- Quinnipiac baseball secures 2-1 series win against Niagara
- Former Quinnipiac men’s ice hockey player Connor Clifton signs with the Boston Bruins
- Quinnipiac Avenue explosion
- Push for perfection
- Moving forward, looking back. Farewell Lahey
- Freshman reflect, Seniors say goodbye
- Wawa Craze
- The beginning of the end
- One Album, Three Meanings
- May the weekend go on
Faculty, others decry Lahey’s words on Donnelly
Something seemed askew with President John Lahey’s words on former School of Communications dean David Donnelly, and some members of the Quinnipiac faculty picked it up pretty quickly. Within minutes of releasing Lahey’s characterization of Donnelly’s “accidental” deanship, The Chronicle was alerted via e-mail, Twitter and face-to-face of a national search that took place prior to Donnelly’s promotion to dean.
“David was a somewhat accidental dean in the sense that we didn’t do a search for a dean of the School of Communications and select David,” Lahey told The Chronicle on Sept. 10.
A search did take place for the position, however. According to an article from The Business Times on Feb. 1, 2004, there was a national search that “attracted dozens of candidates.” It was conducted in 2003 and concluded in January of 2004 with Donnelly’s appointment. Several faculty members in the School of Communications confirmed the information.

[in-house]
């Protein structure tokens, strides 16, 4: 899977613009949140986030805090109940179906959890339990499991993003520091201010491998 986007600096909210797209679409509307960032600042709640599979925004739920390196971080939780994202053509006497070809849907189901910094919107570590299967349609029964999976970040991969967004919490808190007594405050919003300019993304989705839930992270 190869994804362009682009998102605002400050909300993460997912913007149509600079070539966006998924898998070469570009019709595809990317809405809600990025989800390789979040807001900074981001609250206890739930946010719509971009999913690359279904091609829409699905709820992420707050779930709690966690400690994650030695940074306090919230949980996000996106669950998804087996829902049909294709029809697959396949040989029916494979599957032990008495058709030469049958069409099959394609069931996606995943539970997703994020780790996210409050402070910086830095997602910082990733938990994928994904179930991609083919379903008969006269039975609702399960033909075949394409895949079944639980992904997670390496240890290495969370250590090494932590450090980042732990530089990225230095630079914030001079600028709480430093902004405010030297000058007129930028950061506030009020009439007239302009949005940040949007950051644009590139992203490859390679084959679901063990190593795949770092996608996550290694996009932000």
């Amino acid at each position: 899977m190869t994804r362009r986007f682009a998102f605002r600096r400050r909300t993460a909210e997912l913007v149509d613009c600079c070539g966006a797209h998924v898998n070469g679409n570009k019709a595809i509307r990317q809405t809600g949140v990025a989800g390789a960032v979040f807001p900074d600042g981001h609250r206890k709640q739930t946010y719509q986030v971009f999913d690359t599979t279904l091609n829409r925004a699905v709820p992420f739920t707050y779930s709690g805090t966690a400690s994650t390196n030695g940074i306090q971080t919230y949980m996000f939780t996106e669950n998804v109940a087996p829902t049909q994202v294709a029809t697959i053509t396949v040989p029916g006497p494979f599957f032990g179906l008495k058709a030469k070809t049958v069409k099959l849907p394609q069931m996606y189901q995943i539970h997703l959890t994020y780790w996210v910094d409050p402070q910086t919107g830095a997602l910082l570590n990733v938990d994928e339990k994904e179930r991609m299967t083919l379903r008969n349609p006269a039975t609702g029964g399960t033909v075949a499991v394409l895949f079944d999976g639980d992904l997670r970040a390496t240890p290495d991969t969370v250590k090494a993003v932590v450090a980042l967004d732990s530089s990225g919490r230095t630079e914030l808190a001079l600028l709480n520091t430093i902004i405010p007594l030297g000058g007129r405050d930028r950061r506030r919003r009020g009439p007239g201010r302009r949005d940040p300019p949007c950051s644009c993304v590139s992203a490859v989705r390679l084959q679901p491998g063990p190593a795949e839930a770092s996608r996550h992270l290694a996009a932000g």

“After completing the search process, the committee strongly recommended David as its first choice,” former Vice President of Academic Affairs Kathleen McCourt told the Times, a now defunct Connecticut business journal.
The Chronicle contacted Vice President for Public Affairs Lynn Bushnell, providing an opportunity to make a statement on Lahey’s words, and received a brief response.
“Thank you Joe but we decline the invitation,” read Bushnell’s iPhone e-mail.
After seeing Lahey’s words, Associate Vice President for Academic Affairs Edward Kavanagh reviewed information from the national search in 2003-2004, and sent along data to the President’s office. As of press time, he had not yet received a response.
“Remembrance is subject to opinion,” Kavanagh said of Lahey’s inaccurate comments. “No one’s recollections are perfect.”
Kavanagh noted that the president often sees only the final paperwork of applicants during a search, when there may have been information between the lines.
As for Donnelly’s departure, Kavanagh said it was “not unusual.” Nationwide, the average deanship lasts about five years, according to Kavanagh.
“Dave was a friend,” he said. “I remain a reference of his. But we try to separate personal from professional.”